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Susan Sontag: The Making of an Icon

Whereas earlier studies of Sontag--Sohnya Sayres's Susan Sontag: The Elegiac Modernist (CH, Jan'91) and Liam Kennedy's Susan Sontag: Mind as Passion (CH, Mar'96)--have focused strictly on the body of Sontag's work, the current volume sets that work in the rich context of Sontag's life. Because this first biography of Sontag was written without her cooperation or approval, one might expect the authors to be more antagonistic toward their subject than they are. Rollyson and Paddock do give Sontag's adversaries--e.g., Camille Paglia--ample space in which to air their views, but the authors also give generous space to Sontag's supporters. In general, the book does a good job of summarizing both the background of and critical response to Sontag's books, essays, and films and her shifting politics, lesbianism, and "iconic" status--i.e., the image she projects of the avant-garde, cosmopolitan, glamorous, sexy, mysterious intellectual, an image that Sontag seems simultaneously to cultivate and to reject. Though Sontag's few, brief autobiographical essays are extremely good, she may never write a book-length autobiography. But even if she does, this engaging, well-written book will maintain a central position in the secondary literature on one of the major US writers of the second half of the 20th century. All collections.--CHOICE

Known variously (and with varying degrees of kindness) as "the Beatnik Boadicea," "the Paganini of criticism " and "the most curious person alive," Susan Sontag--critic, novelist, playwright, filmmaker, public intellectual--has consistently provoked awe, distrust, veneration and fear as one of the most perceptive, talented and controversial of American writers and thinkers. Although she has occupied a central place in the twin worlds of literary and popular culture since her influential first essays appeared in the Partisan Review in the early 1960s, this is the first full-length biography and one of the few critical studies of the author and her work. Rollyson and Paddock have unearthed a deluge of information on Sontag's personal life--on her early years and family life, her lesbianism (which she has only recently publicly acknowledged), her relationship with son David Rieff and her battles with breast cancer. While the authors provide an intelligent, though not strikingly original, analysis of her work, they are best at detailing how Sontag and her publishers have marketed her image as much as her thought. Often the book has a casual feel that undercuts its seriousness, and Rollyson and Paddock frequently seem willing to quote anyone who will criticize Sontag (Camille Paglia's remarks come off as petty and self-promoting). Yet in the end, this is a respectful, informed first look at an important writer's life.--Publishes Weekly (July)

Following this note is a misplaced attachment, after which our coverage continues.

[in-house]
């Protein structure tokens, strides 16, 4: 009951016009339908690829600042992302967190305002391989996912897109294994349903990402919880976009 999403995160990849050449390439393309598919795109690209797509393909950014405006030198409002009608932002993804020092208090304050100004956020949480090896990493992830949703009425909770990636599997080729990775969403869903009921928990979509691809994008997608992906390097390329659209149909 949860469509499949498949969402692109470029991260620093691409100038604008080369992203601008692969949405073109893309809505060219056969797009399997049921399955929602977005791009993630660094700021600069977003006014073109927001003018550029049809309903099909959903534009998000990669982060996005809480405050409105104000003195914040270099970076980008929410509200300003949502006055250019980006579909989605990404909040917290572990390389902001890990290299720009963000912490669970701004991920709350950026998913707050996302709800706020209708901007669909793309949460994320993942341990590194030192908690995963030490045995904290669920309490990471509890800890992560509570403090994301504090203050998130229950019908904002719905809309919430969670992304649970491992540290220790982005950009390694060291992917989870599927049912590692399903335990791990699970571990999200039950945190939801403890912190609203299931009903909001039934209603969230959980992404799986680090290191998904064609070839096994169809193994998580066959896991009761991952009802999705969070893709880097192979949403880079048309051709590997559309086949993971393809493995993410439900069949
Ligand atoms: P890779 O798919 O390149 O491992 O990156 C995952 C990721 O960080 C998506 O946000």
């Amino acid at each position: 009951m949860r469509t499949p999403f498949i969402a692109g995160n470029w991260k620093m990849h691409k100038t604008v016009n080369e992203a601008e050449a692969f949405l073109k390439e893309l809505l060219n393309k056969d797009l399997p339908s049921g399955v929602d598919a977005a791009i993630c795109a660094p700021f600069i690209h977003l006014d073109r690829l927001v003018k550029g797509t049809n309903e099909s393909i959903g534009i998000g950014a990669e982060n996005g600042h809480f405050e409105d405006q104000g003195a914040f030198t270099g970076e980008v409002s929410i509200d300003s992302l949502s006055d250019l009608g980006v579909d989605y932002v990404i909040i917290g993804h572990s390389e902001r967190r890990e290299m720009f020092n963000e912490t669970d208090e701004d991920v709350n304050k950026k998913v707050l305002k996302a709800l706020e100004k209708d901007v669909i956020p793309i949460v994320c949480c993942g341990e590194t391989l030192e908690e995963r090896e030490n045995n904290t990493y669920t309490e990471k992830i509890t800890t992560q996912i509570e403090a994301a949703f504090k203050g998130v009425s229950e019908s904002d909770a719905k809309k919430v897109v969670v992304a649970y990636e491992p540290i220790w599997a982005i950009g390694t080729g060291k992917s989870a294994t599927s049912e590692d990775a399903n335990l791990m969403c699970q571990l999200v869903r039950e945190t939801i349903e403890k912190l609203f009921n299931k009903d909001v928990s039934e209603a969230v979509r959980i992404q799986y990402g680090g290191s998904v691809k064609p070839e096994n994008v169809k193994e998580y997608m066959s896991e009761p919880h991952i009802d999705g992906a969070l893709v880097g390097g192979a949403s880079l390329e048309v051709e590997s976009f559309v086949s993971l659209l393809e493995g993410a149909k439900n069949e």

An engagingly gossipy biography of the most glamorous intellectual celebrity of our time, assessing the impact of the writer's persona more thoroughly than her literary creations. Rollyson (Rebecca West, 1996, etc.) and Paddock skim quickly over Sontag's childhood, pausing only to note her precocious habit of reading through an author's entire oeuvre (beginning with the dog stories of Alfred Payson Terhune), and to quote various high-school classmates' and teachers' tributes to her beauty and brilliance. The authors hit their stride when Sontag "set off to conquer literary New York," allowing them to expound on her growing mystique and her complicated interactions with the reigning intelligentsia. A lively review of the literary and political fads of the 1960s and 1970s follows, tracing Sontag's path through the era of "radical chic." Although the discussions of the content of her writings run more to summary than analysis, offering facile interpretations, the authors vividly evoke the social context inspiring each piece and its reception in the media and the larger culture, offering some highly entertaining if not stunningly original social history along the way. They handle the major events in Sontag's personal life—both those that were highly publicized (such as her treatment for cancer in 1975) and those she has kept more or less private (such as her love affairs)—with equal zest and superficiality. Despite the fascinating gossip, Sontag's own character never emerges; she's observed from the outside. This distance from the subject may be deliberate, since as the title suggests, the authors treat Sontag as an icon or a social construction rather than an individual—and with good reason, considering her continual reinventions of herself and her positions to fit the changing times. However, they dilute their critical approach with frequent unblushing tributes to Sontag's charisma and genius. The biography proudly asserts its unauthorized status, but its authors never tire of celebrating Sontag's "irresistible sexuality, intelligence, and openness," her "combination of sexiness and braininess," her "hip, sexy, and somehow fashionable aura." Although light on both literary and psychological substance, this biography, like Sontag herself, has plenty of charm.-- Kirkus Reviews

"From reading Carl Rollyson and Lisa Paddock’s biography Susan Sontag: The Making of an Icon, one gets a sense of how carefully and relentlessly she was promoted, especially by her publisher, Roger Straus."--Joseph Epstein, The Hedgehog Review

"harsh but richly reported . . ." --New York Magazine